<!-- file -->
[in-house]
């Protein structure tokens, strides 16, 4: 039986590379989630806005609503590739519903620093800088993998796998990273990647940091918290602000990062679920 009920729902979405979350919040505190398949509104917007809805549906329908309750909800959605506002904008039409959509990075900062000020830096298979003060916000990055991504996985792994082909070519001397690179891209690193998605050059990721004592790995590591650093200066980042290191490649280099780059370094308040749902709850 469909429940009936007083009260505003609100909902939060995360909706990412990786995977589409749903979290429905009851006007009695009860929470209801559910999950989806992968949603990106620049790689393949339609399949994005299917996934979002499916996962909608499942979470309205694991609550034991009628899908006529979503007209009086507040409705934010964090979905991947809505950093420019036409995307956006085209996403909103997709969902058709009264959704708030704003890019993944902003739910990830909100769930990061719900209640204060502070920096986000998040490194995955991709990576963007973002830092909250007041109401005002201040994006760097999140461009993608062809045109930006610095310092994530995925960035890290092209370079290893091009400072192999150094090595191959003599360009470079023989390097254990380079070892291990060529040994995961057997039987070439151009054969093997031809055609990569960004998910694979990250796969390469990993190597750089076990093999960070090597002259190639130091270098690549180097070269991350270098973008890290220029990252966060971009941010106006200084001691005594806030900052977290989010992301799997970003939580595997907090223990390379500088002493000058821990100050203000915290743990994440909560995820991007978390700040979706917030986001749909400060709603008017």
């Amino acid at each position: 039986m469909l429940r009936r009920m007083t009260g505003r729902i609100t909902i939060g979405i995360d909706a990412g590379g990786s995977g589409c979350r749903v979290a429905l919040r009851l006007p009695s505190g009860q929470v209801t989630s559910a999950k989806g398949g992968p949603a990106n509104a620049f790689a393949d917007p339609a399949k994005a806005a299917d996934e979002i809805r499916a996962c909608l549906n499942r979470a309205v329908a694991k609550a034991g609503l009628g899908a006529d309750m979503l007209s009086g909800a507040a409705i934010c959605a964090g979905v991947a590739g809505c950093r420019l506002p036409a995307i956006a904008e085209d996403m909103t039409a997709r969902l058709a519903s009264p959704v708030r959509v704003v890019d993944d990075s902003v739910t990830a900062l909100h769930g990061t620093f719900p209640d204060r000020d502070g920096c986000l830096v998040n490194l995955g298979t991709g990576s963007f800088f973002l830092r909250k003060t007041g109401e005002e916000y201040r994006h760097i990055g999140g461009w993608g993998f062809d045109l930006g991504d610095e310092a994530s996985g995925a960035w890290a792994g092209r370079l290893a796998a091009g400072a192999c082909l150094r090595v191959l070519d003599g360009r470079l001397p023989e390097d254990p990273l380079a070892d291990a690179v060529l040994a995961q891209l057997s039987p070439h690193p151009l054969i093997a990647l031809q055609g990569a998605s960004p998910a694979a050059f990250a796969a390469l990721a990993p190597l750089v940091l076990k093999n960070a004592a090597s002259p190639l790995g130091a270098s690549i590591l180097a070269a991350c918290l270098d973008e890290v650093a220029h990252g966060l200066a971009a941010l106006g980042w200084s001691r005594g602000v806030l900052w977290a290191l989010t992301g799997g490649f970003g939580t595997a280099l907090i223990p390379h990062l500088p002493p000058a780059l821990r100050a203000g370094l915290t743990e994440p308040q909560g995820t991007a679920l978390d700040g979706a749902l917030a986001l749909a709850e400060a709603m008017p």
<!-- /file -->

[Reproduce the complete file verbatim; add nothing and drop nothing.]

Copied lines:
[in-house]
């Protein structure tokens, strides 16, 4: 039986590379989630806005609503590739519903620093800088993998796998990273990647940091918290602000990062679920 009920729902979405979350919040505190398949509104917007809805549906329908309750909800959605506002904008039409959509990075900062000020830096298979003060916000990055991504996985792994082909070519001397690179891209690193998605050059990721004592790995590591650093200066980042290191490649280099780059370094308040749902709850 469909429940009936007083009260505003609100909902939060995360909706990412990786995977589409749903979290429905009851006007009695009860929470209801559910999950989806992968949603990106620049790689393949339609399949994005299917996934979002499916996962909608499942979470309205694991609550034991009628899908006529979503007209009086507040409705934010964090979905991947809505950093420019036409995307956006085209996403909103997709969902058709009264959704708030704003890019993944902003739910990830909100769930990061719900209640204060502070920096986000998040490194995955991709990576963007973002830092909250007041109401005002201040994006760097999140461009993608062809045109930006610095310092994530995925960035890290092209370079290893091009400072192999150094090595191959003599360009470079023989390097254990380079070892291990060529040994995961057997039987070439151009054969093997031809055609990569960004998910694979990250796969390469990993190597750089076990093999960070090597002259190639130091270098690549180097070269991350270098973008890290220029990252966060971009941010106006200084001691005594806030900052977290989010992301799997970003939580595997907090223990390379500088002493000058821990100050203000915290743990994440909560995820991007978390700040979706917030986001749909400060709603008017």
């Amino acid at each position: 039986m469909l429940r009936r009920m007083t009260g505003r729902i609100t909902i939060g979405i995360d909706a990412g590379g990786s995977g589409c979350r749903v979290a429905l919040r009851l006007p009695s505190g009860q929470v209801t989630s559910a999950k989806g398949g992968p949603a990106n509104a620049f790689a393949d917007p339609a399949k994005a806005a299917d996934e979002i809805r499916a996962c909608l549906n499942r979470a309205v329908a694991k609550a034991g609503l009628g899908a006529d309750m979503l007209s009086g909800a507040a409705i934010c959605a964090g979905v991947a590739g809505c950093r420019l506002p036409a995307i956006a904008e085209d996403m909103t039409a997709r969902l058709a519903s009264p959704v708030r959509v704003v890019d993944d990075s902003v739910t990830a900062l909100h769930g990061t620093f719900p209640d204060r000020d502070g920096c986000l830096v998040n490194l995955g298979t991709g990576s963007f800088f973002l830092r909250k003060t007041g109401e005002e916000y201040r994006h760097i990055g999140g461009w993608g993998f062809d045109l930006g991504d610095e310092a994530s996985g995925a960035w890290a792994g092209r370079l290893a796998a091009g400072a192999c082909l150094r090595v191959l070519d003599g360009r470079l001397p023989e390097d254990p990273l380079a070892d291990a690179v060529l040994a995961q891209l057997s039987p070439h690193p151009l054969i093997a990647l031809q055609g990569a998605s960004p998910a694979a050059f990250a796969a390469l990721a990993p190597l750089v940091l076990k093999n960070a004592a090597s002259p190639l790995g130091a270098s690549i590591l180097a070269a991350c918290l270098d973008e890290v650093a220029h990252g966060l200066a971009a941010l106006g980042w200084s001691r005594g602000v806030l900052w977290a290191l989010t992301g799997g490649f970003g939580t595997a280099l907090i223990p390379h990062l500088p002493p000058a780059l821990r100050a203000g370094l915290t743990e994440p308040q909560g995820t991007a679920l978390d700040g979706a749902l917030a986001l749909a709850e400060a709603m008017p």